I hardly do anything that is not study related except for going to the dance class Tu and Thurs and going to play with those kids at the school. There is just so much reading and I’m not fast reader. I like to annotate and understand things as close to fully as possível
mas estou mais o menos triste que jã vem o final. :(
Saturday, June 12, 2010
It's kinda sad that we're leaving and we still didn't get to do a lot of the things we wanted to do, but --just a reason to come back right?
Since it's our last day we just decided to go back to the places we really liked, like Liberdade again, and may be I was thinking we could go back and find that head band from the Mercado Chic, because I decided I really want it and I want to support that creative woman who made it. And I don't know what else, but we have to be back somewhat early because our flight leaves at 7 in the evening and we have to still figure out how we're getting to the airport and an hour early to check in our bags etc.
On our way back to Oscar Freire I remembered this place that caught my attention: it's called "The Best Chocolate Cake in the Whole World" and for some reason... we didn't go in, and now I really wonder why. Well another thing to go on my "future to do in Sampa"
But anyway I found no Mercado Chic, but we went by all these other super expensive shops that were closed last time and so we decided to go in, and yes I tried on stuff I liked.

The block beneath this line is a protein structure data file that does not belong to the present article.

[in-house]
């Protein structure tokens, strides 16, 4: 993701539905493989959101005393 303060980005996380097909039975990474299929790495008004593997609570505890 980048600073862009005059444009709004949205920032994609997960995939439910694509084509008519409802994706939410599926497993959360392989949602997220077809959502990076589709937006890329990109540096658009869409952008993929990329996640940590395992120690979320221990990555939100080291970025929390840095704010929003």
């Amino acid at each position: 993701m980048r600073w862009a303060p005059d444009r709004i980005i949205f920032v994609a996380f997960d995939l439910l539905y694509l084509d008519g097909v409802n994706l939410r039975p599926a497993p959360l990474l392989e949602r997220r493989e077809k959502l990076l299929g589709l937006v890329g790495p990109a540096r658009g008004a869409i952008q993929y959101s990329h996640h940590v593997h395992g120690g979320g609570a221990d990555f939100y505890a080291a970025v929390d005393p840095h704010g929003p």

I tried on a 2,000 DOLLAR dress!!!
Oh my gosh the dress was beautiful--we'd hope so, right. And it was a really fabric de calidade that doesn't wrinkle. I went to try it on and the dressing/fitting room, it was bigger than any room I’ve had, and had mirrors all around and a huge empty clothes rack on wheels (supposed to be for everything I want to try on I guess).
There was also a pot with beautiful plants and a couch. The dressing room was pretty much a master bedroom with exaggerated amounts of mirror. And then the guy came in (after I was done putting it on—but either way he didn’t seem to be very interested in people of my sex) and asked me how it was, blablabla and he helped me fix it up a little. He was totally obviously a Fashion-Nazi by the way he was dressed and his hair and yeah, he just generally had a great sense of style.
And I'd just like to comment on how this experience made me feel so weird. Because, first of all, I don’t usually go and try on expensive clothes or anything and then secondly because—yeah he was trying to sell me something—but I DO NOT get that treatment in expensive stores back in the states. A worker at a boutique in Paris actually once straight up told me that the clothes there was too expensive and that I should leave!!! Okay? And even in the states when I go to Nordstrom with my family (granted we’re usually just go in because we like to park in the structure next to it, but we browse etc. ) people just ignore us or give us looks that virtually say what the French lady said to me. And so many other situations, at other stores, restaurants, I have experienced a lot of racism and this is in California, which has had such diversity for a long time, but yeah diverse in the sense that we’re all there just geographically economically segregated. Oh man sometimes I just get really hopeless to think of how “backwards” things are.
Anyway so I was again reminded of those power relations I was talking about before. So all that discomfort in being in places like this and all the bad treatment I have received through racial profiling in the U.S. disappeared in one of the most expensive shopping places in the WORLD!!! Really, would I be treated the way I was in Oscar Freire in Fifth Avenue, New York? I really doubt it.